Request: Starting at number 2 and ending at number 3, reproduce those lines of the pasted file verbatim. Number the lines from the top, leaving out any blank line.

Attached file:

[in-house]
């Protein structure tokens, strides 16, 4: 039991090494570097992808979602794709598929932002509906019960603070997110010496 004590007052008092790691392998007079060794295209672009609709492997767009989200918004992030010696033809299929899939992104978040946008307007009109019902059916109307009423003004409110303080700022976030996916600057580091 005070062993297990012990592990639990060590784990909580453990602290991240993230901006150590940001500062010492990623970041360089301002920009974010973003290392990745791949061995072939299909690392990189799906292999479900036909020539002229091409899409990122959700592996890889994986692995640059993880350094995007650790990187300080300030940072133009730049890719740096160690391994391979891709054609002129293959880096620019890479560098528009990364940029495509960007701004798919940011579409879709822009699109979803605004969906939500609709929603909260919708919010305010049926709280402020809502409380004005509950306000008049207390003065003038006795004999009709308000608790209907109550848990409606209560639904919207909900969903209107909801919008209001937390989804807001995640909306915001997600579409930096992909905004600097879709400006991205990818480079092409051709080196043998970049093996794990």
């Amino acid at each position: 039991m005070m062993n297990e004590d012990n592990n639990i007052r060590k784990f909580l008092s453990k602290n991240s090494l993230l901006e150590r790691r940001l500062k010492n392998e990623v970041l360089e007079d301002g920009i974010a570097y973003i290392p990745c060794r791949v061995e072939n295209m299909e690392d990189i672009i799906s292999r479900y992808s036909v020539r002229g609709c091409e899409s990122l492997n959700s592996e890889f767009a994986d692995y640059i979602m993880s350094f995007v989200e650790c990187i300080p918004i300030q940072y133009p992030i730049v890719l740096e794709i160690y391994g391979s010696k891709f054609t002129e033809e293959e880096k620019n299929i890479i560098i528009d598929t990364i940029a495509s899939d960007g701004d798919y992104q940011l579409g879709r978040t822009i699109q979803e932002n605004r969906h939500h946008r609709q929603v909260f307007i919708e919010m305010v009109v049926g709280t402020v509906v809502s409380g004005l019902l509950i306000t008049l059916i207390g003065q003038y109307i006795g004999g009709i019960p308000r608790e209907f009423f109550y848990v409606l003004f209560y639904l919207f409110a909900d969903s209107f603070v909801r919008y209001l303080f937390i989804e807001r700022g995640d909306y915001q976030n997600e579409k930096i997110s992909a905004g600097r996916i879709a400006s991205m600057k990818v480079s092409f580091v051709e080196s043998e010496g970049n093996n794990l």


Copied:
């Protein structure tokens, strides 16, 4: 039991090494570097992808979602794709598929932002509906019960603070997110010496 004590007052008092790691392998007079060794295209672009609709492997767009989200918004992030010696033809299929899939992104978040946008307007009109019902059916109307009423003004409110303080700022976030996916600057580091 005070062993297990012990592990639990060590784990909580453990602290991240993230901006150590940001500062010492990623970041360089301002920009974010973003290392990745791949061995072939299909690392990189799906292999479900036909020539002229091409899409990122959700592996890889994986692995640059993880350094995007650790990187300080300030940072133009730049890719740096160690391994391979891709054609002129293959880096620019890479560098528009990364940029495509960007701004798919940011579409879709822009699109979803605004969906939500609709929603909260919708919010305010049926709280402020809502409380004005509950306000008049207390003065003038006795004999009709308000608790209907109550848990409606209560639904919207909900969903209107909801919008209001937390989804807001995640909306915001997600579409930096992909905004600097879709400006991205990818480079092409051709080196043998970049093996794990």
């Amino acid at each position: 039991m005070m062993n297990e004590d012990n592990n639990i007052r060590k784990f909580l008092s453990k602290n991240s090494l993230l901006e150590r790691r940001l500062k010492n392998e990623v970041l360089e007079d301002g920009i974010a570097y973003i290392p990745c060794r791949v061995e072939n295209m299909e690392d990189i672009i799906s292999r479900y992808s036909v020539r002229g609709c091409e899409s990122l492997n959700s592996e890889f767009a994986d692995y640059i979602m993880s350094f995007v989200e650790c990187i300080p918004i300030q940072y133009p992030i730049v890719l740096e794709i160690y391994g391979s010696k891709f054609t002129e033809e293959e880096k620019n299929i890479i560098i528009d598929t990364i940029a495509s899939d960007g701004d798919y992104q940011l579409g879709r978040t822009i699109q979803e932002n605004r969906h939500h946008r609709q929603v909260f307007i919708e919010m305010v009109v049926g709280t402020v509906v809502s409380g004005l019902l509950i306000t008049l059916i207390g003065q003038y109307i006795g004999g009709i019960p308000r608790e209907f009423f109550y848990v409606l003004f209560y639904l919207f409110a909900d969903s209107f603070v909801r919008y209001l303080f937390i989804e807001r700022g995640d909306y915001q976030n997600e579409k930096i997110s992909a905004g600097r996916i879709a400006s991205m600057k990818v480079s092409f580091v051709e080196s043998e010496g970049n093996n794990l």